As we move through our lives, most of us are working to make our lives better: happier, healthier, and more meaningful. We may work on these elements consistently, or we may follow fads and have multiple false starts along the way. In the midst of our busy lives, it can be quite challenging to pay attention to what is needed to achieve our most basic goals in life. But without accomplishing these goals, we are considerably less likely to achieve our more lofty ones. How many of us pay attention to the foundation needed to work on those basic goals—the elemental pieces of a happier, healthier, more meaningful life? It’s not complicated—eat right and exercise, get plenty of sleep, keep your stress level down—but it is onerous. It takes discipline, proactivity, an open mind, and consistency. We have to be intentional about our foundations or they will not happen. Although everyone’s foundation may be slightly different, we all have basic requirements that include sleep, nutrition, exercise, and mental/emotional health. Many would also add spirituality to this list. But whatever our foundation consists of, it’s important to be specific and intentional and follow through on our goals for each of these elements.
What do you need to live?
The question is not “What is comfortable or tastes good or is convenient?” Rather, it concerns those things without which you wouldn’t survive. Many people in the world are faced with this question every day. For those of us who aren’t, it can be interesting to think about it as we eat, shop, or reflect on our lives. It is also interesting to reflect on those things that enrich our lives—that make our lives more meaningful or more fulfilling. There may be a lot of things that we consume or pursue that we think will enrich us but that ultimately don’t add anything of substance.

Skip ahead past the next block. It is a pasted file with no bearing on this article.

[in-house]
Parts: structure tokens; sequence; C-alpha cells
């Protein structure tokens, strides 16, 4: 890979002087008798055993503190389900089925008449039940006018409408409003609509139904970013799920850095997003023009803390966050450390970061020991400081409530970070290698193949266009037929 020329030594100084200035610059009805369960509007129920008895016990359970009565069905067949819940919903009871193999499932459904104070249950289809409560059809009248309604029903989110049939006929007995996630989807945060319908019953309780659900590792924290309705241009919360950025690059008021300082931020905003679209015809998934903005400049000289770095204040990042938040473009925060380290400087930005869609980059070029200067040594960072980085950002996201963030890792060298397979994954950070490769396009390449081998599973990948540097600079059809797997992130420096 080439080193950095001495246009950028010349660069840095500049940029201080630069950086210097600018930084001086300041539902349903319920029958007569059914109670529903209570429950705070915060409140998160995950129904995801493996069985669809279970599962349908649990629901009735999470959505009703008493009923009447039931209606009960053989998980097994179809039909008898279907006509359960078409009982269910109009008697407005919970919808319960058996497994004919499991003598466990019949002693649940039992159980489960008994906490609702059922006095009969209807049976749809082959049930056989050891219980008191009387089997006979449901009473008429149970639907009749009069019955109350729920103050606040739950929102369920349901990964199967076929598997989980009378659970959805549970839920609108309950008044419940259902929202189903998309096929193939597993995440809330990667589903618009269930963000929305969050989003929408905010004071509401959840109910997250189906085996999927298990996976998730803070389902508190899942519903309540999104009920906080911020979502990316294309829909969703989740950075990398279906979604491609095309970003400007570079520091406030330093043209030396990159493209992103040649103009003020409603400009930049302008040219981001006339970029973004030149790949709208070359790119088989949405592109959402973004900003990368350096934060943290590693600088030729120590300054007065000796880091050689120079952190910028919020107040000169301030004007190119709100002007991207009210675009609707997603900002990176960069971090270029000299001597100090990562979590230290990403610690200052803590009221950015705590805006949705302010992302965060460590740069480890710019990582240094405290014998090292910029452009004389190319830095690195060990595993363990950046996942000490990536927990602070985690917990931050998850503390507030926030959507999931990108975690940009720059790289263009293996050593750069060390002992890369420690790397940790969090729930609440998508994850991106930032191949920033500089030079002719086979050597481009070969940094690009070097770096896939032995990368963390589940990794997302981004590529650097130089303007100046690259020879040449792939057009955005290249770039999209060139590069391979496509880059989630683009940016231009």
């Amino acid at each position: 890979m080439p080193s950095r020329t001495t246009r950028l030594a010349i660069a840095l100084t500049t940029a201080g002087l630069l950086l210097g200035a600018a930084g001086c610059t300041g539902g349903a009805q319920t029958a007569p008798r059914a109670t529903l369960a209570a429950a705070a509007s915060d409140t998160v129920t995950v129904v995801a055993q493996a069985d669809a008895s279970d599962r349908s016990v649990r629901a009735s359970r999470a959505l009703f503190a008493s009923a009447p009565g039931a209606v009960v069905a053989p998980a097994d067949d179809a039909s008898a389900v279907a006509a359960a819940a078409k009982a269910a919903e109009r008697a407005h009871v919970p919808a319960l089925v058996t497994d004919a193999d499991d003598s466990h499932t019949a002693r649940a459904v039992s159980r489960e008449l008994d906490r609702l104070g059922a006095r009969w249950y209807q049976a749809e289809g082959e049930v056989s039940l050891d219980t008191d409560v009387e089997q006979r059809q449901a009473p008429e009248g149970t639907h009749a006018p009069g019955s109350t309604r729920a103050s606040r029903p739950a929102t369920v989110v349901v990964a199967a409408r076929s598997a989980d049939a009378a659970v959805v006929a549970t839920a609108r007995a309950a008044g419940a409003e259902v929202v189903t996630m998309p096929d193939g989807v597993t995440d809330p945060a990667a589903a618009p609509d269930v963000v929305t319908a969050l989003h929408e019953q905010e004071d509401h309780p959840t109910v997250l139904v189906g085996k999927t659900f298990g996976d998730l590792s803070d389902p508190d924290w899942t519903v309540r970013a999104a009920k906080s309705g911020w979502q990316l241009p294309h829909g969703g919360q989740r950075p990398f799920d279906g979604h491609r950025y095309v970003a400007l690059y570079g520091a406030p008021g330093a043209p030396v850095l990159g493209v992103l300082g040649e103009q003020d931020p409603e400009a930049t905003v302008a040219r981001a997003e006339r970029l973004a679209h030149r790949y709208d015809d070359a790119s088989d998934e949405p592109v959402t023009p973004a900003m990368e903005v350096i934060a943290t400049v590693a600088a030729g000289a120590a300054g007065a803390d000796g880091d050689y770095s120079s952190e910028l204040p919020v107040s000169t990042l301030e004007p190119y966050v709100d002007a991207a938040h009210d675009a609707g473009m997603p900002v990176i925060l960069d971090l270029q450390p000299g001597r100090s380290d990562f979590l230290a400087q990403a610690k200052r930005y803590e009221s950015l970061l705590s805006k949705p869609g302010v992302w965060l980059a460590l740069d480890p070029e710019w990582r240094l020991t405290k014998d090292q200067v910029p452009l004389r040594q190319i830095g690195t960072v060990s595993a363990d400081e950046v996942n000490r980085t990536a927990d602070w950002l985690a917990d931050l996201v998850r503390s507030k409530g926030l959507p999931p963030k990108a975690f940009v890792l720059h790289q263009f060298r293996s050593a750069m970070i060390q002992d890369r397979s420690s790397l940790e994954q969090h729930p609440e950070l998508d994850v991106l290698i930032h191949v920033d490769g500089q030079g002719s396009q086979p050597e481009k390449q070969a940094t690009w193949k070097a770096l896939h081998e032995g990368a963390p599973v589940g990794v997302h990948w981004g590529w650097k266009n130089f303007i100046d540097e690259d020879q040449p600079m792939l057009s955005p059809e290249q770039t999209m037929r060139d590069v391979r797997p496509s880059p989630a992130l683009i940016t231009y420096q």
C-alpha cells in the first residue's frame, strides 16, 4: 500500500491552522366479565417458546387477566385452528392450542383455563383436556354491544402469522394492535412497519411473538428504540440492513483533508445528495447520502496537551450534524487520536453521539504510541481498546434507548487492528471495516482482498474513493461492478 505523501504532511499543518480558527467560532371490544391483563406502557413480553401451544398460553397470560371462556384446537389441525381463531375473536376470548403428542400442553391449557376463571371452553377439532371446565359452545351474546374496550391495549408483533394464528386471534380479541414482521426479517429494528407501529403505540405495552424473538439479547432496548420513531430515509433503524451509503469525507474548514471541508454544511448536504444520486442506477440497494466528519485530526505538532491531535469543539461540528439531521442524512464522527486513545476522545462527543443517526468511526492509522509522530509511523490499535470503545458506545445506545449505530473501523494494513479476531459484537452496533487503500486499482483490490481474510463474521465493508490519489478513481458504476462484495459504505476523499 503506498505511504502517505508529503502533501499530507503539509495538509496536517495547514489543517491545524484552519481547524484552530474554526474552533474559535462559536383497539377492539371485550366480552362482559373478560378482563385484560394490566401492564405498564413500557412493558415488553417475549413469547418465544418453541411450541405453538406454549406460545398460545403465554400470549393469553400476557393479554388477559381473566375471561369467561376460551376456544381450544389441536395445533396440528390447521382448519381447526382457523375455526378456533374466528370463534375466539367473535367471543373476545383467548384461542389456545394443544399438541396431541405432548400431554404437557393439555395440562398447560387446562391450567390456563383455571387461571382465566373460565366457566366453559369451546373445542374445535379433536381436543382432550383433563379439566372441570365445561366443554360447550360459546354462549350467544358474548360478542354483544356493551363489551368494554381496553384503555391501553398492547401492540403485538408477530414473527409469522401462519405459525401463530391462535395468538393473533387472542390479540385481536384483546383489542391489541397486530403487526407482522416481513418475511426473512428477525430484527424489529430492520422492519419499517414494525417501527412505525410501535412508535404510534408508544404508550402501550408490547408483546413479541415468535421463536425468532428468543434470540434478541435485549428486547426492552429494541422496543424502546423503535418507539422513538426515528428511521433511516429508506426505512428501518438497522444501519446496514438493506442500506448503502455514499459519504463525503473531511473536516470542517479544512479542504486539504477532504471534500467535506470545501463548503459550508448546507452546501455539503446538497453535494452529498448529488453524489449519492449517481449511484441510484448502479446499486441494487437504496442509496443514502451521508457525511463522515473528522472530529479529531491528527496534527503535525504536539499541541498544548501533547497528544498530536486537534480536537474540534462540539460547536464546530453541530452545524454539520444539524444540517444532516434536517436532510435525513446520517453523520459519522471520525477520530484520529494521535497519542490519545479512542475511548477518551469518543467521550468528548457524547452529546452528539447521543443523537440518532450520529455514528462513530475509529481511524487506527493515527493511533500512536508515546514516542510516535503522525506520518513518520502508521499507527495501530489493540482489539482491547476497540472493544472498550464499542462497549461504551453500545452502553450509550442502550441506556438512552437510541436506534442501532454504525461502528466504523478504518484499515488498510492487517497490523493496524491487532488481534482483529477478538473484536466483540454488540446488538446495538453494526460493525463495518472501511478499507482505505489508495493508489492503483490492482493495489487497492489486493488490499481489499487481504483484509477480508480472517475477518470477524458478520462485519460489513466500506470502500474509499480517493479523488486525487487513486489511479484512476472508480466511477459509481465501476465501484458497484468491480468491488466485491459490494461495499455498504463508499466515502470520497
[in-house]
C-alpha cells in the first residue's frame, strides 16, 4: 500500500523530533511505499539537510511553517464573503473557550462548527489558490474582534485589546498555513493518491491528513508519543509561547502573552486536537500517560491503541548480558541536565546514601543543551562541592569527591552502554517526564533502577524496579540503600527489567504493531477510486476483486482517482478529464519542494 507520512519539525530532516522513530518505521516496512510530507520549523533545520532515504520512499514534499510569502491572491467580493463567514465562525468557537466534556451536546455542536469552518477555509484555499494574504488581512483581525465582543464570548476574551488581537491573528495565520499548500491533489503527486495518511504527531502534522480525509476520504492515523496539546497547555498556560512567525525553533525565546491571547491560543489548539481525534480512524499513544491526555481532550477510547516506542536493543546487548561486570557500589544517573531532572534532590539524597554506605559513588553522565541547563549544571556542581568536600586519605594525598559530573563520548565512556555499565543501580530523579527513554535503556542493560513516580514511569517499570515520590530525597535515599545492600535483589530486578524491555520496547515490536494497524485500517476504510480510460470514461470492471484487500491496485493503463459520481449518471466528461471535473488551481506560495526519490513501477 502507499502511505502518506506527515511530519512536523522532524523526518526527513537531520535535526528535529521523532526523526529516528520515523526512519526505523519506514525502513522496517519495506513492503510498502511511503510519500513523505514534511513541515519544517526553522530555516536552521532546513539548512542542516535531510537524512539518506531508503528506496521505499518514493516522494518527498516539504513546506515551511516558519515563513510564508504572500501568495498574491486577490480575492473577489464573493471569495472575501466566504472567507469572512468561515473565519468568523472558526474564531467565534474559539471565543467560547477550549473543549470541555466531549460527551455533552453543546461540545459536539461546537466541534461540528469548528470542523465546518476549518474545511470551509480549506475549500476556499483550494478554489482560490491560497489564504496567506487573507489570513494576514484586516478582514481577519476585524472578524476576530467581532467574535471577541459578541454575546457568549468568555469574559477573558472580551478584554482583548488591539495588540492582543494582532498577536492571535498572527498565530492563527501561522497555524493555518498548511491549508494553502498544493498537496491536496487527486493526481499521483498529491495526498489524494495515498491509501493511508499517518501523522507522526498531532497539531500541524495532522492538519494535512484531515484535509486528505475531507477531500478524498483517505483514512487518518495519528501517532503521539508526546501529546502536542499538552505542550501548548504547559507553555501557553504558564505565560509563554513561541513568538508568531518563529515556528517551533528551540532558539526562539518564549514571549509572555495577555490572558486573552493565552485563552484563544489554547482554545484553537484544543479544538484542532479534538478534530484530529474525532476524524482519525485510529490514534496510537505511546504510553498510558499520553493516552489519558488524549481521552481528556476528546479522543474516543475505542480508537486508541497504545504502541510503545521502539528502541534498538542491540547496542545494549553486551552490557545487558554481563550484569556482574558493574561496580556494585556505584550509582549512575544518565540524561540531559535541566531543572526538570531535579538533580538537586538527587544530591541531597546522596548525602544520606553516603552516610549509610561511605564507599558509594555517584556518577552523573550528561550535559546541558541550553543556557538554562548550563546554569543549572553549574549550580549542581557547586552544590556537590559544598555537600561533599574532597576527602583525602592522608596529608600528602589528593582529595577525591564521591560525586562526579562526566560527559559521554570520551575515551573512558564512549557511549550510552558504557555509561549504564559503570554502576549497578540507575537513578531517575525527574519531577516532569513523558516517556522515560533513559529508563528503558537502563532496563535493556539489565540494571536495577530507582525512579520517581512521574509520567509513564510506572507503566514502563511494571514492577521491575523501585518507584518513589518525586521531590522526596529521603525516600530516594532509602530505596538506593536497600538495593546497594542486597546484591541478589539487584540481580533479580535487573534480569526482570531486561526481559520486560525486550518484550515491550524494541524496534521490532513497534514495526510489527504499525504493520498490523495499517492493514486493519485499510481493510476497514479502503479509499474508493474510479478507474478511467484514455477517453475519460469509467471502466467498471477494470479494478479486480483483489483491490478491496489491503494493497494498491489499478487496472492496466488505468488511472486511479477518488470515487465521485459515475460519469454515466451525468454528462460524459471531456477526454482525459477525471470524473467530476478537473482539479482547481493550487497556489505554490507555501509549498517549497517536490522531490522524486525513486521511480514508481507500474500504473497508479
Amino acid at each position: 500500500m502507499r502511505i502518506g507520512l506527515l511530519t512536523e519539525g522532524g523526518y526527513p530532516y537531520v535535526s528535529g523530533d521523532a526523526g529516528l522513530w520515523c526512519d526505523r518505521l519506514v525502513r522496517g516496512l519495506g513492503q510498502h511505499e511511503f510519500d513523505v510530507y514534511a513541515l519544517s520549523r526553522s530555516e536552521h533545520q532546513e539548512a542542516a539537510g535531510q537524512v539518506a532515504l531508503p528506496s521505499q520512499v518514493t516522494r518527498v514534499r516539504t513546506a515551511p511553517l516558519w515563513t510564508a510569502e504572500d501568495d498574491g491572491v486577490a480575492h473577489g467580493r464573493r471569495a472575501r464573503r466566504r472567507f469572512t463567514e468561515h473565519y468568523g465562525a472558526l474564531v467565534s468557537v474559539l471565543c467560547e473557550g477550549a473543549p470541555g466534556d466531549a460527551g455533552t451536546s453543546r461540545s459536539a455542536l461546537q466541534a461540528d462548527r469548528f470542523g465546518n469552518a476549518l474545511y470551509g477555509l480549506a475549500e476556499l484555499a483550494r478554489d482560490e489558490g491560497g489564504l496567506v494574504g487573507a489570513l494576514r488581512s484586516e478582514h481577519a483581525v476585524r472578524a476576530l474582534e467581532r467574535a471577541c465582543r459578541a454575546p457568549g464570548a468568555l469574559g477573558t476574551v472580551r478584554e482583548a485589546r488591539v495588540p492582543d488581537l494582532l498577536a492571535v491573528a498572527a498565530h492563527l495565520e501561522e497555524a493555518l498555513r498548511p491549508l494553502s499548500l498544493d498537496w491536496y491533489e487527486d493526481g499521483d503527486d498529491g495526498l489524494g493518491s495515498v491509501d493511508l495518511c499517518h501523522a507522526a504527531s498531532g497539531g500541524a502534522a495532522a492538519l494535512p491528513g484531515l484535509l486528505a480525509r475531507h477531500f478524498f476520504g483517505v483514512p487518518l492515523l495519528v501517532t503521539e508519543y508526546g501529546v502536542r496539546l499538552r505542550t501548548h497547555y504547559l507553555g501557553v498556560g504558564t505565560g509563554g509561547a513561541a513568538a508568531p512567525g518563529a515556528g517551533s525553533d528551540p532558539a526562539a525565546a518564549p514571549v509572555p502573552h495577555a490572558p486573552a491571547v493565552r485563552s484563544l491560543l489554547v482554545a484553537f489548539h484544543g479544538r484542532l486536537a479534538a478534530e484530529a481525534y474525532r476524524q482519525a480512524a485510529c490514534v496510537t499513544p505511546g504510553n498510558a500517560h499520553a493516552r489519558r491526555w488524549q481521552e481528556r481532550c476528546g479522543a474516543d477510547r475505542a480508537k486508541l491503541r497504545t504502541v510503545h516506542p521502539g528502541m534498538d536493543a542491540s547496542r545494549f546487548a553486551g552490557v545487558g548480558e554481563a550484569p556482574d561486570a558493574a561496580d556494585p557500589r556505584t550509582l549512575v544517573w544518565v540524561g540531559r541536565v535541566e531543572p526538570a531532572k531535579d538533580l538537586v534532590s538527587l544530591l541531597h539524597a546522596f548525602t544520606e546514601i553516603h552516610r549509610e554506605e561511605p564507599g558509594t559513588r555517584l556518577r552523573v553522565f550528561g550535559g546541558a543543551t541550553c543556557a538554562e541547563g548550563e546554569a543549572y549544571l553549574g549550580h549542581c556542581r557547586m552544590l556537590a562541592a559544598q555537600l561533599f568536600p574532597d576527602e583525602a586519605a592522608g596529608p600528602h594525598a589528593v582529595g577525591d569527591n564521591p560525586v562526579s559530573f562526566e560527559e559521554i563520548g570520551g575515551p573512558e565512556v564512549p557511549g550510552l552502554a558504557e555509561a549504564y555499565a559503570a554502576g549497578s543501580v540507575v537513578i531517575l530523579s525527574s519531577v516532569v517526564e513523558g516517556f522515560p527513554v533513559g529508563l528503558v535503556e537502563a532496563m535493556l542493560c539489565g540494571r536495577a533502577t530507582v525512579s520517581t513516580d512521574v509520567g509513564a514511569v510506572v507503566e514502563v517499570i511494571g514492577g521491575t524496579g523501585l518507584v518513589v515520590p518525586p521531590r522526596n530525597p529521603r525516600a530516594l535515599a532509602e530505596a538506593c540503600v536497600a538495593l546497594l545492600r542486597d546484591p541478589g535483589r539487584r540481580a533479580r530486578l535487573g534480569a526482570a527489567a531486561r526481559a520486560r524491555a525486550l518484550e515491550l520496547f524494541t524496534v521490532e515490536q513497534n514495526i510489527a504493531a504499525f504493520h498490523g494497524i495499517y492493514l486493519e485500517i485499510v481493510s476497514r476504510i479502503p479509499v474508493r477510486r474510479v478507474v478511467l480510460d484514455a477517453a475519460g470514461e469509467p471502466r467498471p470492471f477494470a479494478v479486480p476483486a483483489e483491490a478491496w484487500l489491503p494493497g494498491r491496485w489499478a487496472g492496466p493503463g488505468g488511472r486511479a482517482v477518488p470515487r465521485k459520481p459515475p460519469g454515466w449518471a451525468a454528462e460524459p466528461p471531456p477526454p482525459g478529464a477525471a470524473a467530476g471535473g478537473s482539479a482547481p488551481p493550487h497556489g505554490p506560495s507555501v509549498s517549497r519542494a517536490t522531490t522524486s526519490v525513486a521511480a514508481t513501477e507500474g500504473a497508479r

Times like these can feel like a slow car accident. You’re in a skid and you know the crash is coming, but it hasn’t arrived yet.
Reading the news and learning about the severity and extent of the disease—the number of deaths and the impact on the economy—can cause a state of extreme stress and anxiety. Then you go about your day, and you experience all the typical sounds of your house. You see cars going by as if nothing has changed. You run into people you know at the grocery store and chat about your kids and how your families are holding up. You stop and get gas on your way home. Even though circumstances are inexorably changed, so many aspects of our lives feel exactly the same.
Taking care of yourself is not optional.Many of us, when prioritizing our time and assessing our demands and opportunities, put things like exercise, meditation, and communing with nature pretty low on the list. They might feel that they have to take care of tasks that are required or necessary before activities that they might feel are luxuries or are self-indulgent.But self-care is not “time off” or down time. It is a critical part of living a healthy and balanced life.
Man, I am starving!
You hear people with relatively affluent suburban lives saying this. Although it might mean that the person is actually hungry, it’s more likely that they just want some food, either because they’re looking forward to a meal, they’re thinking about a certain food, or they’re just bored.
Unfortunately, there are lots of people who are actually starving in the world.
Whenever my son says this, or something like this, I remind him that he’s not actually starving and ask him if he actually feels hungry. I ask him to pay attention to the signals his mind and body are sending him and to identify them intentionally. I also tell him that it’s OK to periodically be hungry. Maintaining a hungry feeling can be healthy—it can train us to not immediately start wolfing down food when we have that feeling. We’re not meant to be full all the time.